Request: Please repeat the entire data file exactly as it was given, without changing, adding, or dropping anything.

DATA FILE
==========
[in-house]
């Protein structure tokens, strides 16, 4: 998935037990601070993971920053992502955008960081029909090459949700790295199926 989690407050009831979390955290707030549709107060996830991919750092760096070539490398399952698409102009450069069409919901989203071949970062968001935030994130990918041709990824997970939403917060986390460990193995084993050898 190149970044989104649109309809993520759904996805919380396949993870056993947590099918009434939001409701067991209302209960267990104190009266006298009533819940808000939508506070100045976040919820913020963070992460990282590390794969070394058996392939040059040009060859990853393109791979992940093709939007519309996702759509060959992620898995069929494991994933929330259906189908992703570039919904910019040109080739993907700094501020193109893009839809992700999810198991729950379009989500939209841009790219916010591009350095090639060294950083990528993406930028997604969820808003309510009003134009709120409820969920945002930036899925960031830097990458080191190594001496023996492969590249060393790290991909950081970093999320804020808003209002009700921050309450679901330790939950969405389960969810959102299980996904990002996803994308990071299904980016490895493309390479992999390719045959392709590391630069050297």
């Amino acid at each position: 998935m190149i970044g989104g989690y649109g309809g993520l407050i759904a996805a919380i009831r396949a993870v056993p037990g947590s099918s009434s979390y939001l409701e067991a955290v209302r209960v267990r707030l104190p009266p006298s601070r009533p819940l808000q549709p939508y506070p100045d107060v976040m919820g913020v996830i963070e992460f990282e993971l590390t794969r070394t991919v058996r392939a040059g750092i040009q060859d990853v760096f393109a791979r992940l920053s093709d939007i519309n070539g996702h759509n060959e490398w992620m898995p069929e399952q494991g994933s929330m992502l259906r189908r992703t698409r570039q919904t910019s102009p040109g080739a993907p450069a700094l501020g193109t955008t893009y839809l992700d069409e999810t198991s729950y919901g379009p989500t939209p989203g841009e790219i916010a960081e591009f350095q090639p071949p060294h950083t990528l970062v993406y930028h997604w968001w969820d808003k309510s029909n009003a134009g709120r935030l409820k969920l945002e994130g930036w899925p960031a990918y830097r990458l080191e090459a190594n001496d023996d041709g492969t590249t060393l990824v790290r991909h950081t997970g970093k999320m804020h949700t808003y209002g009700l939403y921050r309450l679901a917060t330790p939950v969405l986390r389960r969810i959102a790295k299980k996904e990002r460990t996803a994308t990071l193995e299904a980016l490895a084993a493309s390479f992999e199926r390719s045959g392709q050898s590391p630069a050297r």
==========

[in-house]
């Protein structure tokens, strides 16, 4: 998935037990601070993971920053992502955008960081029909090459949700790295199926 989690407050009831979390955290707030549709107060996830991919750092760096070539490398399952698409102009450069069409919901989203071949970062968001935030994130990918041709990824997970939403917060986390460990193995084993050898 190149970044989104649109309809993520759904996805919380396949993870056993947590099918009434939001409701067991209302209960267990104190009266006298009533819940808000939508506070100045976040919820913020963070992460990282590390794969070394058996392939040059040009060859990853393109791979992940093709939007519309996702759509060959992620898995069929494991994933929330259906189908992703570039919904910019040109080739993907700094501020193109893009839809992700999810198991729950379009989500939209841009790219916010591009350095090639060294950083990528993406930028997604969820808003309510009003134009709120409820969920945002930036899925960031830097990458080191190594001496023996492969590249060393790290991909950081970093999320804020808003209002009700921050309450679901330790939950969405389960969810959102299980996904990002996803994308990071299904980016490895493309390479992999390719045959392709590391630069050297």
């Amino acid at each position: 998935m190149i970044g989104g989690y649109g309809g993520l407050i759904a996805a919380i009831r396949a993870v056993p037990g947590s099918s009434s979390y939001l409701e067991a955290v209302r209960v267990r707030l104190p009266p006298s601070r009533p819940l808000q549709p939508y506070p100045d107060v976040m919820g913020v996830i963070e992460f990282e993971l590390t794969r070394t991919v058996r392939a040059g750092i040009q060859d990853v760096f393109a791979r992940l920053s093709d939007i519309n070539g996702h759509n060959e490398w992620m898995p069929e399952q494991g994933s929330m992502l259906r189908r992703t698409r570039q919904t910019s102009p040109g080739a993907p450069a700094l501020g193109t955008t893009y839809l992700d069409e999810t198991s729950y919901g379009p989500t939209p989203g841009e790219i916010a960081e591009f350095q090639p071949p060294h950083t990528l970062v993406y930028h997604w968001w969820d808003k309510s029909n009003a134009g709120r935030l409820k969920l945002e994130g930036w899925p960031a990918y830097r990458l080191e090459a190594n001496d023996d041709g492969t590249t060393l990824v790290r991909h950081t997970g970093k999320m804020h949700t808003y209002g009700l939403y921050r309450l679901a917060t330790p939950v969405l986390r389960r969810i959102a790295k299980k996904e990002r460990t996803a994308t990071l193995e299904a980016l490895a084993a493309s390479f992999e199926r390719s045959g392709q050898s590391p630069a050297r």